Trump says he would listen if foreigners offered dirt on political opponent

President TrumpDonald John TrumpTrump says 'Failing New York Times' should be held 'fully accountable' over Russia report Trump says 'Failing New York Times' should be held 'fully accountable' over Russia report Trump tweets ICE will begin removing 'millions' of undocumented migrants MORE on Wednesday wouldn't commit to calling the FBI if a foreign power offered damaging information on a political opponent.

The comments, in an interview with ABC's George StephanopoulosGeorge Robert StephanopoulosOn The Money: Democrats move funding bills as budget caps deal remains elusive | Companies line up to weigh in on 0B China tariffs | Trudeau to talk trade with Pelosi, McConnell On The Money: Democrats move funding bills as budget caps deal remains elusive | Companies line up to weigh in on 0B China tariffs | Trudeau to talk trade with Pelosi, McConnell Trump ABC interview with Stephanopoulos finishes third in time slot MORE, came after special counsel Robert MuellerRobert (Bob) Swan MuellerKamala Harris says her Justice Dept would have 'no choice' but to prosecute Trump for obstruction Kamala Harris says her Justice Dept would have 'no choice' but to prosecute Trump for obstruction Dem committees win new powers to investigate Trump MORE's report, released earlier this year, detailed numerous efforts by Russia to interfere in the 2016 election.

"I think maybe you do both," Trump said when asked whether he would call the FBI or listen if Russia, China or another foreign government reached out.

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"I think you might want to listen. There’s nothing wrong with listening," he continued. "It’s not an interference. They have information. I think I’d take it. If I thought there was something wrong, I’d go maybe to the FBI."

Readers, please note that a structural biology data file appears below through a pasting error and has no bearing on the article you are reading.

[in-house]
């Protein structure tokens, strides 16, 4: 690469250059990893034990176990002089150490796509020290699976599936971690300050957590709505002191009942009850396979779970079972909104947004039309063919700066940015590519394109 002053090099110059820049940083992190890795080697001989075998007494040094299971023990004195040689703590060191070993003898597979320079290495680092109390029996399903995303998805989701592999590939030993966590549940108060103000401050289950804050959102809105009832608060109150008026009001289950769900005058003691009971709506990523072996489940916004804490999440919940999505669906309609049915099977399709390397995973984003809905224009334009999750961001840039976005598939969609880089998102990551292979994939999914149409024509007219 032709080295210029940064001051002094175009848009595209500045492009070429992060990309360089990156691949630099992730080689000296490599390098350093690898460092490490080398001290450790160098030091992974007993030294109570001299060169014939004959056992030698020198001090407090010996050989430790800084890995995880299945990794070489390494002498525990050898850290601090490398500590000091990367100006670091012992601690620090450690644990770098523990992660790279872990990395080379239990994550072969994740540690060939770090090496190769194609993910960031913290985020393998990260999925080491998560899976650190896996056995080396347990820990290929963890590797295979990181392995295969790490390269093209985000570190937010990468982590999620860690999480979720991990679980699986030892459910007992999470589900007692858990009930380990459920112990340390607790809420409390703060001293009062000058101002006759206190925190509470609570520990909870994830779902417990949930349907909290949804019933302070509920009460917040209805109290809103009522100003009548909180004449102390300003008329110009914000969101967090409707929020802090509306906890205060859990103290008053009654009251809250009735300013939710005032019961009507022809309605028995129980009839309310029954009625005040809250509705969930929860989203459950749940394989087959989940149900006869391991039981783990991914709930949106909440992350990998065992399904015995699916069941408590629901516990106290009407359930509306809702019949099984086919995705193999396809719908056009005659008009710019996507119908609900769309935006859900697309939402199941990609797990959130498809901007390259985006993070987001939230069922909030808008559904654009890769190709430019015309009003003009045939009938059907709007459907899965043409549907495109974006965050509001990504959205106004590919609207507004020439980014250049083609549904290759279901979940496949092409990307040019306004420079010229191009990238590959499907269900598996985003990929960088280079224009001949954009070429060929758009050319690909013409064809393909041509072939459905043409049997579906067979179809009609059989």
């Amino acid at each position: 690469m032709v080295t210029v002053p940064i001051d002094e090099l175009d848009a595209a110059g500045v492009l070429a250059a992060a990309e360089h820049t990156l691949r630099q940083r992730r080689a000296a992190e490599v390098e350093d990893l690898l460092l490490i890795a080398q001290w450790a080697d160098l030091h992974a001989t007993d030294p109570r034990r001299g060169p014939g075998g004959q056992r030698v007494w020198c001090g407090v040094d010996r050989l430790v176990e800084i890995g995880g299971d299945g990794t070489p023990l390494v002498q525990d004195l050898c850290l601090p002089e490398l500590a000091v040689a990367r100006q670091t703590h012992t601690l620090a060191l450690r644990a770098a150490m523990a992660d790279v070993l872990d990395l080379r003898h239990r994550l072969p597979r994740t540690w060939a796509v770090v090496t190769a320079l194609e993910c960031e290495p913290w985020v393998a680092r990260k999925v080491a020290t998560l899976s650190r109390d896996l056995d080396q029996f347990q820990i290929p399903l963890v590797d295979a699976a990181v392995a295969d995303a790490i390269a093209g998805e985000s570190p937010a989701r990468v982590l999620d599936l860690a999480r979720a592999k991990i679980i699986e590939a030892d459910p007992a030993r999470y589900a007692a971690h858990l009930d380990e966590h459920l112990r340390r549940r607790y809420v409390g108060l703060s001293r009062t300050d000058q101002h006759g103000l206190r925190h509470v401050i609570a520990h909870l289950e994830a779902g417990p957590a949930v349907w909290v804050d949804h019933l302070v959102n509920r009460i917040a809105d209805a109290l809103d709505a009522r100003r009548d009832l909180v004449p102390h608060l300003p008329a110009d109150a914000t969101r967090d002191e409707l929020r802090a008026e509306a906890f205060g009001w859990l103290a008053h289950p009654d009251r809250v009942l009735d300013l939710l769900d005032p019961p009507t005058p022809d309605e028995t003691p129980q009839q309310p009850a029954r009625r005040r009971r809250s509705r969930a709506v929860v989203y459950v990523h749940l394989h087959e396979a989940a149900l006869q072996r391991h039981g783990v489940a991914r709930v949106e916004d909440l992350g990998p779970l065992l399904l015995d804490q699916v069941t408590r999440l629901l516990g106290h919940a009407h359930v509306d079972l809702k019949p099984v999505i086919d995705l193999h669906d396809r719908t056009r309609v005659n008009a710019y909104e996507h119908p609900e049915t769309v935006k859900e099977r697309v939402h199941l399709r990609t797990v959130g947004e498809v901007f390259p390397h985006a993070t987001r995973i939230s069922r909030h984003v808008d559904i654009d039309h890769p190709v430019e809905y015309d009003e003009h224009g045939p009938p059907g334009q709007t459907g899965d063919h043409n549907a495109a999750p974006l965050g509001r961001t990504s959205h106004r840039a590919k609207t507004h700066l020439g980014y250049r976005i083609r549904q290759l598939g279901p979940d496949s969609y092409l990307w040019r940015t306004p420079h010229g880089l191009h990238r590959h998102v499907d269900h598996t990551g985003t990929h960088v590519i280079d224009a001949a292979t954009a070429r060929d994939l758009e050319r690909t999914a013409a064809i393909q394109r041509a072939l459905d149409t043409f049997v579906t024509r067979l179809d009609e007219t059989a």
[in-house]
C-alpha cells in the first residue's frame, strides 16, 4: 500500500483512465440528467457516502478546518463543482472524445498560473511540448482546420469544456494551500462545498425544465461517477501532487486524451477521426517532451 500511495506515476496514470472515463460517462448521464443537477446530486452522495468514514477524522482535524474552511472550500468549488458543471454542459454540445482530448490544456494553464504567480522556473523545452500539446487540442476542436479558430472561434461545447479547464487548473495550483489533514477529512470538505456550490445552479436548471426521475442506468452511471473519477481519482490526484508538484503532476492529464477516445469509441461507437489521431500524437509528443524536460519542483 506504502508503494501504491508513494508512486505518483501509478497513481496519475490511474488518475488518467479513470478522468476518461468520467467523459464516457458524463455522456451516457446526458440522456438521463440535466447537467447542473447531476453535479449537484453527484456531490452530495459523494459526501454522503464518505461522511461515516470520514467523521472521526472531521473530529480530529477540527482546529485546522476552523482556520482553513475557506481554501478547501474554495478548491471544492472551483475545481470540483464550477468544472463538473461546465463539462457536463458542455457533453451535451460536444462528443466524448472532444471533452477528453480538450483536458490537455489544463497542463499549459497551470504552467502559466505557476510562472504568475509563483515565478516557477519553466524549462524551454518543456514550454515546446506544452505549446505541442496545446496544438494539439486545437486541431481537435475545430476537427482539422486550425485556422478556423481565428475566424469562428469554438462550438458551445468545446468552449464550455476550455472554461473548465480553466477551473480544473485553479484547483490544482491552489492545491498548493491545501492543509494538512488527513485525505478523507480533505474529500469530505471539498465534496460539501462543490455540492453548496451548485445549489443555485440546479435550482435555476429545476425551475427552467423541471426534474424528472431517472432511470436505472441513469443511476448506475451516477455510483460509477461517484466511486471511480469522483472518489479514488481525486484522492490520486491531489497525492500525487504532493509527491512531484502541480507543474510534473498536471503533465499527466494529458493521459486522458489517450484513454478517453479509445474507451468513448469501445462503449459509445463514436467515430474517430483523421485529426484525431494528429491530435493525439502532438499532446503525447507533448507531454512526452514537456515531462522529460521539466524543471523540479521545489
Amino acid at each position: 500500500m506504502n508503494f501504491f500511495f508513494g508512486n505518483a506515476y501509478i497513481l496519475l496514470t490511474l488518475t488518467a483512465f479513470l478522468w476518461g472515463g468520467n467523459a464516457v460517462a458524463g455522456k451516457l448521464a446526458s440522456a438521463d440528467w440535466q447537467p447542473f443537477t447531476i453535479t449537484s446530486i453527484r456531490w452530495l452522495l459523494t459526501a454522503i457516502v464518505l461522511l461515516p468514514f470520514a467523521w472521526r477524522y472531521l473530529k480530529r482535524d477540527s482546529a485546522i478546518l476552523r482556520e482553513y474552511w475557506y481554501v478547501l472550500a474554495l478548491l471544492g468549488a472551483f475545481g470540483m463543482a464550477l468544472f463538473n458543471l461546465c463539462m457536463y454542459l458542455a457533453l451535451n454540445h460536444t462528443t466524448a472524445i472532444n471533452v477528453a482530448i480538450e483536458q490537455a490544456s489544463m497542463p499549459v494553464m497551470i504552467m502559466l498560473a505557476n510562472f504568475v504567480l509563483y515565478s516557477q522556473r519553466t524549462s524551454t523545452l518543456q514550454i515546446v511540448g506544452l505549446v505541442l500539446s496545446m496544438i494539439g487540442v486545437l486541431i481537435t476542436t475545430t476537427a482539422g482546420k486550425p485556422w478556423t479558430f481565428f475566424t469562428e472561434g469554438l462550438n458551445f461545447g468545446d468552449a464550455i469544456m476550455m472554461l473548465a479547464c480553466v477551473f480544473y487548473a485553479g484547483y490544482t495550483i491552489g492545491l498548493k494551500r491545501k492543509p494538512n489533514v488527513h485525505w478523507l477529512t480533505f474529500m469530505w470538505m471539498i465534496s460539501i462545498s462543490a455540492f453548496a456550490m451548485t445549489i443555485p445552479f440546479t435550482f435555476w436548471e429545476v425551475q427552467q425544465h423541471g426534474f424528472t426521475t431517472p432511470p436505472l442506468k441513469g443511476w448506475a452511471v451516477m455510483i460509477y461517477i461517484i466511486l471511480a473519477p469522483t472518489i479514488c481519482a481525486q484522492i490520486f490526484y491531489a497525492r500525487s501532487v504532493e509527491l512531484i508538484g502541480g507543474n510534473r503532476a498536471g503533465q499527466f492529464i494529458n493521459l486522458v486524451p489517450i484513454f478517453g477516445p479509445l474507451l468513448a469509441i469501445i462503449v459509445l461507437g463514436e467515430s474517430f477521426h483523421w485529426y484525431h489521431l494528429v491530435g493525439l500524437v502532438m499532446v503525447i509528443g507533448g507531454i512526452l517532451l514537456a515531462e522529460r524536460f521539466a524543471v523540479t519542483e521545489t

Stephanopoulos noted that FBI Director Christopher Wray has said campaigns should reach out to the bureau if they are contacted by a foreign entity.

"The FBI director is wrong," Trump said.

Mueller's nearly two-year investigation into interference in the 2016 election did not establish a criminal conspiracy between the Trump campaign and Russian government.

However, the special counsel's final report detailed various instances of Russia attempting to interfere in the 2016 election and documented "numerous links" and conversations between Trump campaign officials and Moscow.

One particular event came under intense scrutiny. Donald Trump Jr.Donald (Don) John TrumpEx-state senator in North Carolina enters race against Tillis Trump remarks deepen distrust with intelligence community Trump remarks deepen distrust with intelligence community MORE accepted a meeting in the summer of 2016 at Trump Tower with a Russian lawyer who had promised damaging information on the president’s Democratic opponent, Hillary ClintonHillary Diane Rodham ClintonBroadway play 'Hillary and Clinton' closing early due to low ticket sales Broadway play 'Hillary and Clinton' closing early due to low ticket sales Facing challenge from Warren, Sanders touts strength against Trump MORE.

Trump Jr. and others in attendance have maintained that the meeting was a "waste of time" and that nothing came of it.

The president defended his son in Wednesday's interview and scoffed when asked whether Trump Jr. should have alerted the FBI about the Russian advances.

"This is somebody that said, 'We have information on your opponent,'" Trump said. "'Oh, let me call the FBI.' Give me a break. Life doesn’t work that way."

The president and some of his allies have defended the meeting, chalking it up to standard opposition research.

Trump's comments are sure to roil Democrats, some of whom have called to begin impeachment proceedings based on Mueller's findings.

The House Intelligence Committee held a hearing Wednesday to elaborate on the report's key takeaways, and the House Judiciary Committee has said it will conduct a series of hearings centered on the special counsel's findings.